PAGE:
25 Despite opposition within the community, “Weymouth” received the contract; however, CRC&C agents and other merchants maintained their resistance: “The local subsidy has been given to the SS Weymouth who replaces the St. Olaf on this route the coming season and all the merchants here are much dissatisfied at this arrangement. By offering the St. Olaf all our freight we may yet induce the company.”57 Their persistence paid off, as confirmed in a subsequent letter: “Altho the SS St. Olaf has been unable to secure the subsidy from the local gov’t for this route we are led to believe that the Dom Gov’t will subsidize her to call at this and other Cape Breton ports. The SS Weymouth has the local subsidy and is a much smaller boat than the St. Olaf with a very small carrying capacity.”58 Two days later, the Eastern Harbor agent informed Arichat that the St. Olaf would provide its usual service with the SS Weymouth assigned to bi-weekly trips from Pictou until late August. 59

Expanding markets

26 Developments in communication and transportation were essential to maintaining international markets and also to the emergence of intra-continental trade. A letter to a Chicago seller outlines the CRC&C’s global trade links: “We handle a large quantity of dried salted codfish, of our own cure, that we export to Brasil, Italy, Portugal, and Spain, and occasionally a few quintals to Boston.”60 That agents were regularly exchanging goods not only with coastal regions but also with American companies in such locations as Ohio and Chicago illustrates changing patterns of communication and commerce as rail and steam supplemented and gradually displaced sail ship transport. Shipping routes could be quite convoluted, with dry salted cod and other fish products often shipped between Cape Breton stations, then to Paspébiac, and then on to South America, the Barbados, Europe, and the United States:

I learn from Arichat that the quintal fish dried by you looks well and is in good order, it has been forwarded to Jersey via Paspebiac, and went by rail from Mulgrave. I am glad to hear that Porto Rico market was looking up and I soon hope to hear that our parcel sold well. The small of same lot went to Havana had remitted $500/100 to pay cost. All expenses were paid. Hope your lot will do as well. Can you tell me if hake and haddock are admitted free into the Spanish W.I.? 61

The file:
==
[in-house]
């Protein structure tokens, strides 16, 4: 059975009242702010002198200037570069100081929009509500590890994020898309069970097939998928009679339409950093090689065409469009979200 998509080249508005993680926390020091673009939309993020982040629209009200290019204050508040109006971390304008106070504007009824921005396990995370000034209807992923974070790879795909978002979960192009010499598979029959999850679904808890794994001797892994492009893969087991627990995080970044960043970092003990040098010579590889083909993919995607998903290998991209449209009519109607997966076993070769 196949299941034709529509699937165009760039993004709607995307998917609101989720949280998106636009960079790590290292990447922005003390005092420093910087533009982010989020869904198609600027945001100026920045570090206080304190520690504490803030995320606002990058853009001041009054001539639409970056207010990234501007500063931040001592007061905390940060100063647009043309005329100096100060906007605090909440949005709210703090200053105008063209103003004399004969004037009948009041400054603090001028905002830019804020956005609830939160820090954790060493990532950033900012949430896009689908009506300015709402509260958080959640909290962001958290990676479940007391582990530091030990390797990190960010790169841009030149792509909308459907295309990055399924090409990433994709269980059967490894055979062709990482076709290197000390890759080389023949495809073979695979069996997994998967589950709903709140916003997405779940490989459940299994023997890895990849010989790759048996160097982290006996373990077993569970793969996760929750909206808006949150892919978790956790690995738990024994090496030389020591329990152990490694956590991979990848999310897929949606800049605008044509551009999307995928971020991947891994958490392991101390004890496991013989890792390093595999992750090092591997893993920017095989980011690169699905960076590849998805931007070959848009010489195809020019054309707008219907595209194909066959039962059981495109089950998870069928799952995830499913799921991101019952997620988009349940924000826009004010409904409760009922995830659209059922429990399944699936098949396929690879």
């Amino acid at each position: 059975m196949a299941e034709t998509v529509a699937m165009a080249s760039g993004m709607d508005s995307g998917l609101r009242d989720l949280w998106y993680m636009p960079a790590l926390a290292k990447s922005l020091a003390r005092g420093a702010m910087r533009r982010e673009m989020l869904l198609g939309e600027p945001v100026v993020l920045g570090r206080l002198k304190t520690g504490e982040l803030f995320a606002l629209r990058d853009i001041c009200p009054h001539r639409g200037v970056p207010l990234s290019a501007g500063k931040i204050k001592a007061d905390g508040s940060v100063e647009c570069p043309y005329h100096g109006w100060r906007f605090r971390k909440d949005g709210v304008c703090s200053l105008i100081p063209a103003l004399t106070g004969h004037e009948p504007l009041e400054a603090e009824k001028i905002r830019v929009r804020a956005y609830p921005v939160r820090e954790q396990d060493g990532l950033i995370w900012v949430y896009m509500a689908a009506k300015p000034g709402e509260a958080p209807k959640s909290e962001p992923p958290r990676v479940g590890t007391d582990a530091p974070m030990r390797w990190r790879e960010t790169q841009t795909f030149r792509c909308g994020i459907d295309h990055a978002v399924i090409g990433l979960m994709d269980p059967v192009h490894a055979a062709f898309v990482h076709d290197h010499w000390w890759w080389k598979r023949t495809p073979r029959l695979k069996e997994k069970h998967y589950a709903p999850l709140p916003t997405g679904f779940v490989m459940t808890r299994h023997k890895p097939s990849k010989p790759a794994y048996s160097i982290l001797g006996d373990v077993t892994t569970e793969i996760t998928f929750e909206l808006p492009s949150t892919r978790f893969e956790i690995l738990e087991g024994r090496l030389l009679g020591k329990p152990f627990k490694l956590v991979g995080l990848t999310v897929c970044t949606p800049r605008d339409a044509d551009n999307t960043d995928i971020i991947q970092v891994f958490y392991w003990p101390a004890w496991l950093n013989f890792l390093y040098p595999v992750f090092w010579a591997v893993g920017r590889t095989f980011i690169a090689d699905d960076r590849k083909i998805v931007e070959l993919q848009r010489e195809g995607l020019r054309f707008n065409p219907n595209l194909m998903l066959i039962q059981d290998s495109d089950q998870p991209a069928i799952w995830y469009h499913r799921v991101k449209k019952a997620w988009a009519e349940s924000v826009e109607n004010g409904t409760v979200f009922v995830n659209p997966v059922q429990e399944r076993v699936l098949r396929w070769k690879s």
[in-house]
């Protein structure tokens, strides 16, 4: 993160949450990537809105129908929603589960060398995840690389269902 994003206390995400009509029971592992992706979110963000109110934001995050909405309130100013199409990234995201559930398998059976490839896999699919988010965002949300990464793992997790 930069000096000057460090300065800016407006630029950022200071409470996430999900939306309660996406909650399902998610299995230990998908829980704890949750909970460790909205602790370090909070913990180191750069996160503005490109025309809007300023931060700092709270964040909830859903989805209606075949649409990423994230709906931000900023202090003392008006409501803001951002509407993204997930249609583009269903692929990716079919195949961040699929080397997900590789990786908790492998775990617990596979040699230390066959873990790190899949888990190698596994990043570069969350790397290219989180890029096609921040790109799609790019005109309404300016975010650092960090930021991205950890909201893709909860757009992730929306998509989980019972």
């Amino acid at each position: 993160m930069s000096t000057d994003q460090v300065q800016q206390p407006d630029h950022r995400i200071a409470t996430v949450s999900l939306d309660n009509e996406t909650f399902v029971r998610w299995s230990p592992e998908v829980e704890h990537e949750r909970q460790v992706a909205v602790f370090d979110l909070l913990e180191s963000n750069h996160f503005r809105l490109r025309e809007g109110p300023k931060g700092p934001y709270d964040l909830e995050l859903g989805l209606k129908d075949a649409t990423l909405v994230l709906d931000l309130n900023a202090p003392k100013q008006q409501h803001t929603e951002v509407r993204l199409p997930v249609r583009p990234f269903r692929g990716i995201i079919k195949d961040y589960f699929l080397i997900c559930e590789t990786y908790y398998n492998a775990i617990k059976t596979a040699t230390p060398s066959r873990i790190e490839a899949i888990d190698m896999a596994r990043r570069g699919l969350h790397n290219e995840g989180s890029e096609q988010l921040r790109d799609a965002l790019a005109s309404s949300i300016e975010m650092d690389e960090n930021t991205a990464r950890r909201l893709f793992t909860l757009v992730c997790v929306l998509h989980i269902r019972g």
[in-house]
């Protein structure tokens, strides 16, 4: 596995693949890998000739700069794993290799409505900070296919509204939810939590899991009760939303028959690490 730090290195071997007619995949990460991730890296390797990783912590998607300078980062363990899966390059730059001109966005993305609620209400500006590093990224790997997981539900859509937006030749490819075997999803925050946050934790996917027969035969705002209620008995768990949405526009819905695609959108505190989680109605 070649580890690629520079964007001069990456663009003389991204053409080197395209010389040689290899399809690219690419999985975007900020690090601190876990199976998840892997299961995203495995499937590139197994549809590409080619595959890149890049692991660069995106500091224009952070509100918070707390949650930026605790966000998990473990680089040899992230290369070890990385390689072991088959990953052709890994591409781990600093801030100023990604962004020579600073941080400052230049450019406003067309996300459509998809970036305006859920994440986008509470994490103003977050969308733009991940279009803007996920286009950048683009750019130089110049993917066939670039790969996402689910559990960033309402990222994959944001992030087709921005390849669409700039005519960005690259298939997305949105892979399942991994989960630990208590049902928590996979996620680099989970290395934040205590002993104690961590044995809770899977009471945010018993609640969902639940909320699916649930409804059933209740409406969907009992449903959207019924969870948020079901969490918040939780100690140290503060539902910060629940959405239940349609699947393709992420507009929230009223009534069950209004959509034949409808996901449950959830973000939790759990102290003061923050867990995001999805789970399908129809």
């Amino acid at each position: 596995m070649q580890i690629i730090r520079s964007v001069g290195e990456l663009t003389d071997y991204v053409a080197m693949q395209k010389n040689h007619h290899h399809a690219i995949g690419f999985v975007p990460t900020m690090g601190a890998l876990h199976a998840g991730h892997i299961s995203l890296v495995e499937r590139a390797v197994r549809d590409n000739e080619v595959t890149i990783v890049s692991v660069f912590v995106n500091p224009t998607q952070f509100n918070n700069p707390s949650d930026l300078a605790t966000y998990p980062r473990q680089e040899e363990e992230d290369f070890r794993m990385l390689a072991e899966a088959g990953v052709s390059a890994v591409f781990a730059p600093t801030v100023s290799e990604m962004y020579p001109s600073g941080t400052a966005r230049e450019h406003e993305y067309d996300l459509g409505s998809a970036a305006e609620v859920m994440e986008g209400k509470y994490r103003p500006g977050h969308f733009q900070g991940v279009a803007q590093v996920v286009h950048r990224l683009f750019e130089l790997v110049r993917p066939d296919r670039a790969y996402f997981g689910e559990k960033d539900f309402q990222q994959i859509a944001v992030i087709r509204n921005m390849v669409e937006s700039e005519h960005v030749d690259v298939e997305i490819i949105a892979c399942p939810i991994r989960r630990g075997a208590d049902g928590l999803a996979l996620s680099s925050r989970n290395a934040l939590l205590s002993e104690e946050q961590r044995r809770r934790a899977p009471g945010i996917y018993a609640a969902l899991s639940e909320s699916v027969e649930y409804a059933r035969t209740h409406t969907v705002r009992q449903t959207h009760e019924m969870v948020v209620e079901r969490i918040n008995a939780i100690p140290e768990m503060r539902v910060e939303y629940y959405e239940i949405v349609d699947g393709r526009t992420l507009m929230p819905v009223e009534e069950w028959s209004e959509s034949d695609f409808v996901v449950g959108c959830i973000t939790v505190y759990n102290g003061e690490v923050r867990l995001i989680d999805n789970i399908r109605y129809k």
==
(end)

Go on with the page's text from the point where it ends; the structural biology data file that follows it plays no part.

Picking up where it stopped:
27 CRC&C operations in Cape Breton’s fishery demonstrate the increasing complexity of trade and the importance of Brazil as a market for dry salted cod. Brazil’s plantation economy ensured high demand for fish as a low-cost, high protein food for labourers and offered in exchange valuable commodities such as coffee – Brazil’s most important export – and cotton, sugar, tobacco, cocoa, and rubber: “We have no large or Medium fish on hand suitable for the Jamaica market. We have some under salt which cannot be cured much before middle or latter end of May . . . . What fish is held at Gaspé this winter is all intended for the Brazil market. Should we know of any intended for your market we will advise you in due time.” 62 Brazil’s central significance as a market for dry salted cod resulted from the nation’s secession from Portugal (1822) and from the collapse of the Caribbean trade following the abolition of slavery in the British colonies in 1834.63 Opposition to slavery existed in Brazil and intensified throughout the 19th century, culminating with official abolition in 1888. Yet plantations continued to operate with former slaves and immigrants as sources of cheap labour and Brazil thus remained an important destination for CRC&C in the 1890s.64 Eruption of Brazil’s War of Candos (1893-97) threatened to disrupt this lucrative trade, and agents expressed concerns and hopes for a quick resolution: “I see you are shipping another parcel of fish to the West Indies – you mentioned matters look very serious in the Brazils. Let us hope they will quiet down shortly & not interfere with the shipping.” 65